Copyright protection gives an artist the exclusive right to his original creative work for a specific length of time--usually the artist's life plus 70 years. Federal law defines the types of works that can be covered by copyright, including works of fine art and literary and musical creations.
Original artwork is explicitly covered by federal copyright law, provided it meets the low threshold established to qualify as "original." The requirement of originality is satisfied as long as the work has some creative spark, regardless of how critics might assess its aesthetic value or artistic merit. If an artwork incorporates unoriginal elements, the artist only has copyright protection for the portion of work that is original. For example, if an artist uses photographs taken by another person in a collage, the artist may claim copyright in the general collage design, but not the photographs.
Copyright protection attaches as soon as an original creative work is fixed in a tangible medium. This means that an artist's idea or vision for future artwork still in his head is not protected by copyright, but it is as soon he commits that idea to a fixed form. The fixed medium cannot be wholly ephemeral, however. A sketch in the sand on a beach with an oncoming tide would be insufficient to trigger copyright protection, although transforming it to a fixed digital file by taking a photo of it would secure copyright.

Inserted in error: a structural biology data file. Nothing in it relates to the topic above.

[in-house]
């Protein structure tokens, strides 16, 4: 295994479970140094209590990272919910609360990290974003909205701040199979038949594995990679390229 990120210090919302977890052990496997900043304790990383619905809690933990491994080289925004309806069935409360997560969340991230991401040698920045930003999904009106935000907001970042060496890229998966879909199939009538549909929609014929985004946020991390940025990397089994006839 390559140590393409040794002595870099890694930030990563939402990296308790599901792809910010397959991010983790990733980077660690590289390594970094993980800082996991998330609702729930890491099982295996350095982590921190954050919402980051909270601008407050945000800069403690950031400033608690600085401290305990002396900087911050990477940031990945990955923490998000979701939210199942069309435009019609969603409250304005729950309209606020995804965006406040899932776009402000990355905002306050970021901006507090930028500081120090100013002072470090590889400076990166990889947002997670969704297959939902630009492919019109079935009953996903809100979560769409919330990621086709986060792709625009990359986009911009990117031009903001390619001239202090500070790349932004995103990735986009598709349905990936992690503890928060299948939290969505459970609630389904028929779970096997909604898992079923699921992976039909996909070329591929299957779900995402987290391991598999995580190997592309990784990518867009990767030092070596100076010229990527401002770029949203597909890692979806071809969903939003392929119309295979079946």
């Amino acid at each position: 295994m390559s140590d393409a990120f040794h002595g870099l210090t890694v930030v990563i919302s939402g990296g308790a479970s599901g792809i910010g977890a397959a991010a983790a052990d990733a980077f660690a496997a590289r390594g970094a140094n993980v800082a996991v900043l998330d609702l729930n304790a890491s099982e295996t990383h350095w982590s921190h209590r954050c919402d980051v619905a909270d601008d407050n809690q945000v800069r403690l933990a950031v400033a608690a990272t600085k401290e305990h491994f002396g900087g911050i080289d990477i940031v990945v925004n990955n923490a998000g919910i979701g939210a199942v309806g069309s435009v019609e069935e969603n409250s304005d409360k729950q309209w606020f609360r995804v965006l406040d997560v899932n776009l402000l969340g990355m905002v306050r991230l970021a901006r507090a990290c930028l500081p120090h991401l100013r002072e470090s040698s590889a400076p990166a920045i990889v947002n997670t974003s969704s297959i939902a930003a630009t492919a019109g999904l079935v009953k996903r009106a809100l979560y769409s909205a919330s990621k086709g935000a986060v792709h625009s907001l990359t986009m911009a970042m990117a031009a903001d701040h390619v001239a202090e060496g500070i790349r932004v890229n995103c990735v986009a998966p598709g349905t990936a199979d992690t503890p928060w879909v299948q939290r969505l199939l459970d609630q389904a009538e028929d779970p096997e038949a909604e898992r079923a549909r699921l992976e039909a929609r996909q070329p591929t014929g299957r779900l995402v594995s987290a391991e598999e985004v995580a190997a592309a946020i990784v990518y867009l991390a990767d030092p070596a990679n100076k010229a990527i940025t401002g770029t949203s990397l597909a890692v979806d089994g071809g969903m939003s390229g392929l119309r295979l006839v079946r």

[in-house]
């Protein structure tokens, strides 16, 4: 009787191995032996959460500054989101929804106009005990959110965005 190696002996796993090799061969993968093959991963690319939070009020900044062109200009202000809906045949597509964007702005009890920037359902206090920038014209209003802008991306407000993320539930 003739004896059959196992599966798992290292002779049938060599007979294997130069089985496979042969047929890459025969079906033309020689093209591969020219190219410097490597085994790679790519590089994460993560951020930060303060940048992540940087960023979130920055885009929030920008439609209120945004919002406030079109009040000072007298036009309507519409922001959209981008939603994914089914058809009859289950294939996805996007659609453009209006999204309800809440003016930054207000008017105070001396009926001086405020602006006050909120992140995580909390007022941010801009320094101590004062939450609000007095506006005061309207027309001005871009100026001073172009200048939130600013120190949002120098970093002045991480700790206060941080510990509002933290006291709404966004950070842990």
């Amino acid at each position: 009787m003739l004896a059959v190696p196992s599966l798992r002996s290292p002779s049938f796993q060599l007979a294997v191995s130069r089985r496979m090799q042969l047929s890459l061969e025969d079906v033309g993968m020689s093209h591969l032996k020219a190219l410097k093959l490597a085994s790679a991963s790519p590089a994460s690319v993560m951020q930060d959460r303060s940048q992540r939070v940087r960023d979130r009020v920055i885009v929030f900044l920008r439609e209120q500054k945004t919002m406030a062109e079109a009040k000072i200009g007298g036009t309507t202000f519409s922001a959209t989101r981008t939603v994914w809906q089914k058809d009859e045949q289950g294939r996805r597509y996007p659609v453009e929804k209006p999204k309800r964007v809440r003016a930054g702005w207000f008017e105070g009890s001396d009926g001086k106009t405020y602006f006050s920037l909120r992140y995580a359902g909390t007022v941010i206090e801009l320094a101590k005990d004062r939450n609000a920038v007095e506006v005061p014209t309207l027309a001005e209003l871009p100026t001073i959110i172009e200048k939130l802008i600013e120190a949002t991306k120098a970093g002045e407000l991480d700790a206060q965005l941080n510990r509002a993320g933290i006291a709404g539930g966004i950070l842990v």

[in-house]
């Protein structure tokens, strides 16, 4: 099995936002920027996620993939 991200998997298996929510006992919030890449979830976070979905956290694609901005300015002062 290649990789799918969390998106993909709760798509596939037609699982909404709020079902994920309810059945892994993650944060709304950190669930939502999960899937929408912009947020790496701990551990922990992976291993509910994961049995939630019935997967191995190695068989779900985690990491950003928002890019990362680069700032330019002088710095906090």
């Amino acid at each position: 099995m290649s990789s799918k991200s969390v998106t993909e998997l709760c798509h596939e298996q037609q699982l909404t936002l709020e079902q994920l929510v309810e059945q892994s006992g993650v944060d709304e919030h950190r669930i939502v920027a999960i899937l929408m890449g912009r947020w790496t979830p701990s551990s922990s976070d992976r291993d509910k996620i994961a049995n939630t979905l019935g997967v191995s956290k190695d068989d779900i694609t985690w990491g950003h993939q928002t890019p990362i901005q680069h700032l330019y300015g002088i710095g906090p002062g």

Copyright law gives the copyright holder the exclusive right to reproduce, display and distribute his creative original works for the duration of the copyright. The copyright holder also has the exclusive right to make derivative works. This is a valuable right for a visual artist as it allows him to control the production of merchandise, such as calendars, greeting cards, posters, t-shirts or coffee mugs, bearing the image of his artwork. The copyright holder can license or sell these rights to others. The purpose of the copyright protection is to allow artists to economically benefit from their work, reaping the rewards of the fruits of their labor. Society benefits from copyright law because it helps encourage creative individuals to produce more artistic works.
Copyright protection arises as soon as the creative work is placed into a fixed form, without any need for the artist to take any additional steps. However, registering the copyright with the U.S. Copyright Office conveys advantages to the artist seeking to protect his copyright. Filing promptly after creating the work allows the artist to seek additional damages for infringement in court. An artwork copyright can be registered by completing the U.S. Copyright Office's online application, providing a sample of the work and paying the modest registration fee. An online legal document provider can help you with the registration process.